-student t-test applied to calculate significant differences between means and correlation coefficients
-correlation coefficients were calculated between nickel concentrations in nasal mucosa, plasma or urine and the number of years from the first employment at the nickel refinery and between worker categories

OTHER
-work history, occupational nickel exposure and smoking habits were evaluated from a questionnaire and an interview

Results and discussion

Results:
NICKEL CONCENTRATIONS
Nickel Exposed Group
- Mean: in plasma: 6.3 µg/L; in urine: 49.1 µg/L; in mucosa: 273.9 µg per 100g wet weight
- Highest: in plasma: 36 µg/L; in urine: 600 µg/L; in mucosa: 3,460 µg per 100g wet weight
- statistically significant correlation between plasma and urine nickel concentrations; non-significant correlation between nickel concentrations in plasma and nasal mucosa
-283 workers (89%) had nickel values for plasma or urine above normal limit
-271 workers (85.8%) had nickel levels in the mucosa that were higher than the normal limit

Retired nickel workers
- Mean: in plasma: 2.9 µg/L; in urine: 11.3 µg/L; in mucosa: 114.4 µg per 100g wet weight
- Highest: in plasma: 7.0 µg/L; in urine: 42 µg/L; in mucosa: 720 µg per 100g wet weight
- statistically significant correlation between plasma and urine nickel concentrations
-5 workers (33%) had raised nickel values in plasma or urine
-6 workers (40%) had nickel levels in the mucosa that were higher than the normal limit

RELATION OF NICKEL CONCENTRATIONS TO EXPOSURE
-mean values of nickel in biological samples from the control group are significantly lower than levels in active and retired workers; difference in means between active and retired worker levels in plasma also significant
-differences in mean nickel plasma and urine different between the three worker categories; highest levels found in electrolysis followed by roasting/smelting, then non-process work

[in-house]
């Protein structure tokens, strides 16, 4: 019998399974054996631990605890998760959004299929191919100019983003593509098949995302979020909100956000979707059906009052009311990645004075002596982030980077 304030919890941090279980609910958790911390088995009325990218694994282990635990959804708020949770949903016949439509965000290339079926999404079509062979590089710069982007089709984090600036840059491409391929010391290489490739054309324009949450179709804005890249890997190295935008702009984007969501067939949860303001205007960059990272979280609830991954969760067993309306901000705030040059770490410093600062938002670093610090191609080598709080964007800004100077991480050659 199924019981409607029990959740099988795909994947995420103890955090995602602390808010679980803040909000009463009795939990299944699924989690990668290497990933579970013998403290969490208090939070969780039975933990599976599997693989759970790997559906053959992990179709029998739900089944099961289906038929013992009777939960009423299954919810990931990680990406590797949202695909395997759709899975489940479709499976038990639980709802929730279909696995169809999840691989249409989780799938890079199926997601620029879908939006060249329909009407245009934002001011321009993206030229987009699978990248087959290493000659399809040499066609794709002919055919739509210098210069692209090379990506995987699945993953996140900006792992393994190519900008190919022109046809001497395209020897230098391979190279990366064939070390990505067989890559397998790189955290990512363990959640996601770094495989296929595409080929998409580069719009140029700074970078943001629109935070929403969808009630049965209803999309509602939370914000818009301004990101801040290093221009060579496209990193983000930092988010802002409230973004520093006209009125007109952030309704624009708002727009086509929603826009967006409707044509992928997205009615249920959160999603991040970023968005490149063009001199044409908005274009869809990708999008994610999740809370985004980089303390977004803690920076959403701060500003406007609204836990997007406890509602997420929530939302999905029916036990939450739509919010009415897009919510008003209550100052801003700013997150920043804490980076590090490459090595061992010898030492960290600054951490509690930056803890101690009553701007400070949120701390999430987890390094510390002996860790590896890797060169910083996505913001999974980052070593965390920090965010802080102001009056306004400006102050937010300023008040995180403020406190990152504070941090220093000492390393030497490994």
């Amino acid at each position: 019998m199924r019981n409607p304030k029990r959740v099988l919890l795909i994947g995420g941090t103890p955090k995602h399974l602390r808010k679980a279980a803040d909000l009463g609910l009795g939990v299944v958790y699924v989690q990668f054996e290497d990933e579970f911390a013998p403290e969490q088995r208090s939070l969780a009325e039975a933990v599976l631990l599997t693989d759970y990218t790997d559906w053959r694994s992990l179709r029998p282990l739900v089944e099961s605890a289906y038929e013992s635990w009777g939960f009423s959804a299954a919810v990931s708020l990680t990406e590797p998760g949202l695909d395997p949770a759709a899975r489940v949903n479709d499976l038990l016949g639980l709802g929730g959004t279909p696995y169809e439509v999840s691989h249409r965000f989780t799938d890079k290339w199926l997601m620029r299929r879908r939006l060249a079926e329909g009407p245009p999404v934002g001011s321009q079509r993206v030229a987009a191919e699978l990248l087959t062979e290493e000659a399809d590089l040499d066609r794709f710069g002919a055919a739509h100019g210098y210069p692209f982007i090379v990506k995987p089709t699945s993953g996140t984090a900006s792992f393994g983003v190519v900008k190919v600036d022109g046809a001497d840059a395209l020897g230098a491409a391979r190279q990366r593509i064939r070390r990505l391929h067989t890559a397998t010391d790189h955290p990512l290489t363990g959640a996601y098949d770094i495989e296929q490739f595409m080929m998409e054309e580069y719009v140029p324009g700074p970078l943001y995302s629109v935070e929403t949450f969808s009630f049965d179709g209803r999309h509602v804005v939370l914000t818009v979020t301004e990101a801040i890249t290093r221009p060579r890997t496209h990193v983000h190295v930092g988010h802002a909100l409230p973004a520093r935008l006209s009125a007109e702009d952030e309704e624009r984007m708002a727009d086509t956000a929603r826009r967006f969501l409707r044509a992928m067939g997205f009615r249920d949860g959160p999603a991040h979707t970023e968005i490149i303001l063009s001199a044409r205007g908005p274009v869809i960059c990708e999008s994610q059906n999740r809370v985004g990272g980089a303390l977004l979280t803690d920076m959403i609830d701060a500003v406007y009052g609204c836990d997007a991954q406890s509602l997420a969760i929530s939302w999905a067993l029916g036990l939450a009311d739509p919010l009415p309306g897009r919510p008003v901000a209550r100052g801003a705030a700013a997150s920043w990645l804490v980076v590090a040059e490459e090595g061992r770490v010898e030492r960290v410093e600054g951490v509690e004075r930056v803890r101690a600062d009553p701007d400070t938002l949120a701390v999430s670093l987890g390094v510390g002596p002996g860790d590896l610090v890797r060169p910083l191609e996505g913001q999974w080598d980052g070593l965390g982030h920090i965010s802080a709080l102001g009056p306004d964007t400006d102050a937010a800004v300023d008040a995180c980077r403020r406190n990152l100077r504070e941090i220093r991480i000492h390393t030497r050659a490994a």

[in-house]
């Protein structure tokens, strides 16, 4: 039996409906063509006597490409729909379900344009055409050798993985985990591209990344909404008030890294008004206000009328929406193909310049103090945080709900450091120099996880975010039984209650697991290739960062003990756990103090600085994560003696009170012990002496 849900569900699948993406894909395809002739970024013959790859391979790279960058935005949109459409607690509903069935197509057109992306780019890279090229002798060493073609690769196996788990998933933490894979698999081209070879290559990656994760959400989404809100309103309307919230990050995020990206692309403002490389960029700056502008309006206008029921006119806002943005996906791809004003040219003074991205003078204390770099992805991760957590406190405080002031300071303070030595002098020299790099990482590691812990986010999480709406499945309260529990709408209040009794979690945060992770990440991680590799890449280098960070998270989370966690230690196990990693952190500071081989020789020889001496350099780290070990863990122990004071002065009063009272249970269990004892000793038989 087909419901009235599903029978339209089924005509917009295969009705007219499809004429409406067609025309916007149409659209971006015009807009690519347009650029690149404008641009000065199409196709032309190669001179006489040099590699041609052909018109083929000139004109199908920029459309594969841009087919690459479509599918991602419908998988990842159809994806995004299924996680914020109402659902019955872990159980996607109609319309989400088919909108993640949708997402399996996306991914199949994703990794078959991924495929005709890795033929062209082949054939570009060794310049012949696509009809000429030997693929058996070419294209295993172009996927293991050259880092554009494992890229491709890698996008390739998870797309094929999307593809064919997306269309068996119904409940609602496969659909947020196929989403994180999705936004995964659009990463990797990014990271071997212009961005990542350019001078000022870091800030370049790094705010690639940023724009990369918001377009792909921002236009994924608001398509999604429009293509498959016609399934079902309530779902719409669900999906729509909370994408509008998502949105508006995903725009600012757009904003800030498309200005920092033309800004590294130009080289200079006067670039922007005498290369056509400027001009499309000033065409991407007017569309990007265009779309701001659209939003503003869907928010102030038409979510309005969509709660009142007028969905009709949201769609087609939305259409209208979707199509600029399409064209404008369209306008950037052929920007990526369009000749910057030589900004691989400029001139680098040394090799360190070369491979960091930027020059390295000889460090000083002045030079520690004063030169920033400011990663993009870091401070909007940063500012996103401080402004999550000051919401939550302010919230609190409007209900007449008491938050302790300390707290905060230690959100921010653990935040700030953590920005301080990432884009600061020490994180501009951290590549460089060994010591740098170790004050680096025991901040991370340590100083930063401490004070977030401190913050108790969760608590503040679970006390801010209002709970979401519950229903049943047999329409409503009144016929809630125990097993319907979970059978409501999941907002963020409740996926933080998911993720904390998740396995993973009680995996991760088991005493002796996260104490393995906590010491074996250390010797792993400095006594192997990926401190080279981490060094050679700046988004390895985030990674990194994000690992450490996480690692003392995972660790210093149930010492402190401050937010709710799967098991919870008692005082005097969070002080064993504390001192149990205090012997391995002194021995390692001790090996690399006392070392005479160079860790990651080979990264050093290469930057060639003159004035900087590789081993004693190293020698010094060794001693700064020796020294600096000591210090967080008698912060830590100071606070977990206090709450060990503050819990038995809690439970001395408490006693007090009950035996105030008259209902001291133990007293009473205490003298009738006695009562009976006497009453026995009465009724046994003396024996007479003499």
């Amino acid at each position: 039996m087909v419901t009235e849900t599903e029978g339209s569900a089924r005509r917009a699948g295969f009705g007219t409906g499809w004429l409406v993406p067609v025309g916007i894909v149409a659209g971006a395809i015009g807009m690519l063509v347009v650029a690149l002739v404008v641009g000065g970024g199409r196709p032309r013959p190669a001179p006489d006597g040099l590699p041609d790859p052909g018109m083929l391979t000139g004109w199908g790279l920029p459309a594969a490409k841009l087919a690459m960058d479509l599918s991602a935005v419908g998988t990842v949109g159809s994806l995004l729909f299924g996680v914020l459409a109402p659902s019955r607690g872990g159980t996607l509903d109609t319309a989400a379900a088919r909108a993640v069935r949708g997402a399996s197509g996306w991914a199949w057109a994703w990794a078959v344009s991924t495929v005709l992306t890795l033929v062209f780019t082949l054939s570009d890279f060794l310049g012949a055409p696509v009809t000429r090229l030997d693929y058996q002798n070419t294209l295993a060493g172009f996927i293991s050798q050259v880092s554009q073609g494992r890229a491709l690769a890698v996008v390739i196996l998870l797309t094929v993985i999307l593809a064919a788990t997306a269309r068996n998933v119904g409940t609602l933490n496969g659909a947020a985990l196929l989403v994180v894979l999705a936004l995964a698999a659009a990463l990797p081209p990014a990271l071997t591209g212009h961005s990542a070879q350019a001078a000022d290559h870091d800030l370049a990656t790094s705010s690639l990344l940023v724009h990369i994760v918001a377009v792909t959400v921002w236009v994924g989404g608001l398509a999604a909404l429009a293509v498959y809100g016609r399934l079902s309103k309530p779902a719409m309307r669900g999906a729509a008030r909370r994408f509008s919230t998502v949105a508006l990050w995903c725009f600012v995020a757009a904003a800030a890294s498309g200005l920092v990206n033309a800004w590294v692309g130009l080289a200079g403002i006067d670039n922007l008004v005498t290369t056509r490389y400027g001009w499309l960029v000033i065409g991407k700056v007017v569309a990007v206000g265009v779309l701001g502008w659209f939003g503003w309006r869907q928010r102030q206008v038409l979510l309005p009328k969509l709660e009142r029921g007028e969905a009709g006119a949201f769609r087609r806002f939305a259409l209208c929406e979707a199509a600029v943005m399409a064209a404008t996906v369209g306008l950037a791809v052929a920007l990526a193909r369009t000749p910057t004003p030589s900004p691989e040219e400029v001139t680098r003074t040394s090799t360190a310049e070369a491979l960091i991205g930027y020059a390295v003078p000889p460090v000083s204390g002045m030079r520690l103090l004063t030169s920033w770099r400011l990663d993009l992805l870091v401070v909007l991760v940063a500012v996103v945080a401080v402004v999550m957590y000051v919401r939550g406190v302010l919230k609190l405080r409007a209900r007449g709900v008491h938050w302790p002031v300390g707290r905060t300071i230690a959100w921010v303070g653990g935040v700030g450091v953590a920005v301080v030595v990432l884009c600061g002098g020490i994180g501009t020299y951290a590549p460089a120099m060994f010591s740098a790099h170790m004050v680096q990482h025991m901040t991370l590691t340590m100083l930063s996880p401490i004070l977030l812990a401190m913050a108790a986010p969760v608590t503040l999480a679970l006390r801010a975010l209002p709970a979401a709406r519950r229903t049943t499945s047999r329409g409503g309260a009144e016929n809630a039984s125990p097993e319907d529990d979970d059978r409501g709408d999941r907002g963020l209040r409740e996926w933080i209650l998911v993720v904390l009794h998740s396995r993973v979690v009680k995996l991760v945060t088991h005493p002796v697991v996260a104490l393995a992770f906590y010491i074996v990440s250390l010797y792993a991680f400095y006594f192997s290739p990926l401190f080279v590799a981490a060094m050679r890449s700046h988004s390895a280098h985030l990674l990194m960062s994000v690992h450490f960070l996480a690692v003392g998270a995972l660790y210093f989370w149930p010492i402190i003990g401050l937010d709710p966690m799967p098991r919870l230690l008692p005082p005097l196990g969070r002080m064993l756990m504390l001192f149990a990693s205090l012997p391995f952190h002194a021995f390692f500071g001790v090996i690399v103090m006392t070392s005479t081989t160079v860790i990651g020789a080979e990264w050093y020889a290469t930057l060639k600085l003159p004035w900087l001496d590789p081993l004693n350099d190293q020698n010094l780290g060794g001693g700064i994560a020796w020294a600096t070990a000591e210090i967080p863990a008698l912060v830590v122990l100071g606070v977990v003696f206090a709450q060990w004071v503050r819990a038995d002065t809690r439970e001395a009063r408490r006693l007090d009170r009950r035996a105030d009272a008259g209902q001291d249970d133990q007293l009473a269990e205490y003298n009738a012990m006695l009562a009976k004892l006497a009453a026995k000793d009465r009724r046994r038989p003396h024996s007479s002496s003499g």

-in nasal mucosa, highest mean nickel concentrations were found in subjects from the roasting/smelting department, followed by non-process and electrolytic workers
-significant correlations between roasting/smelting work and raised nickel in nasal mucosa and between electrolytic work and raised plasma or urine nickel were observed
-significant correlations between length of nickel exposure and nickel concentrations in mucosa, plasma and urine were observed

RETENTION AND RELEASE OF NICKEL IN NASAL MUCOSA
-the half-life of nickel release from the nasal mucosa was estimated to be about 3.5 years

Any other information on results incl. tables

Not Applicable

Applicant's summary and conclusion

Executive summary:

Torjussen and Andersen (1979) evaluated nickel concentrations in the nasal mucosa, blood and urine of current and retired nickel refinery workers and compared levels to those measured in control subjects. The main study group (n=318) consisted of nickel-exposed workers in the roasting/smelting department, electrolytic workers, and non-process workers who were said to be exposed to dry dust containing nickel subsulphide and oxide, aerosols of nickel sulphate and chloride, or miscellaneous nickel composites, respectively. Retired workers (n=15) and age-matched control subjects (n=57) were also included in the study. Blood, urine and nasal mucosa biopsy samples were collected between 1976-1977 and analyzed for total nickel using an atomic absorption spectrophotometer. In the nickel-exposed group, mean concentrations of nickel were 6.3 µg/L in plasma, 49.1 µg/L in urine, and 273.9 µg per 100g wet weight in nasal mucosa. Over 85% of the workers had nickel values that were above the normal limit in all three biological media. Levels were significantly lower in retired workers; mean concentrations of nickel were 2.9 µg/L in plasma, 11.3 µ/gL in urine, and 114.4 µg per 100g wet weight in nasal mucosa. The mean values of nickel in biological samples from the control group were significantly lower than levels in active and retired workers. Significant differences were also observed between the three worker categories. Additionally, measured nickel concentrations significantly correlated with the length of nickel exposure. The authors concluded that the amount of accumulated nickel in the nasal mucosa seems to be a more reliable parameter for expressing total nickel exposure to the upper respiratory tract than are the concentration of nickel in plasma or urine. This study presented numerous results for many different measurements, comparisons and correlations, thus providing a good dataset characterizing nickel concentrations in active and retired nickel workers. However, concurrent exposure to nickel in the air was not directly evaluated and thus it is difficult to correlate measured concentrations in biological media with occupational exposure. STUDY RATED BY AN INDEPENDENT REVIEWER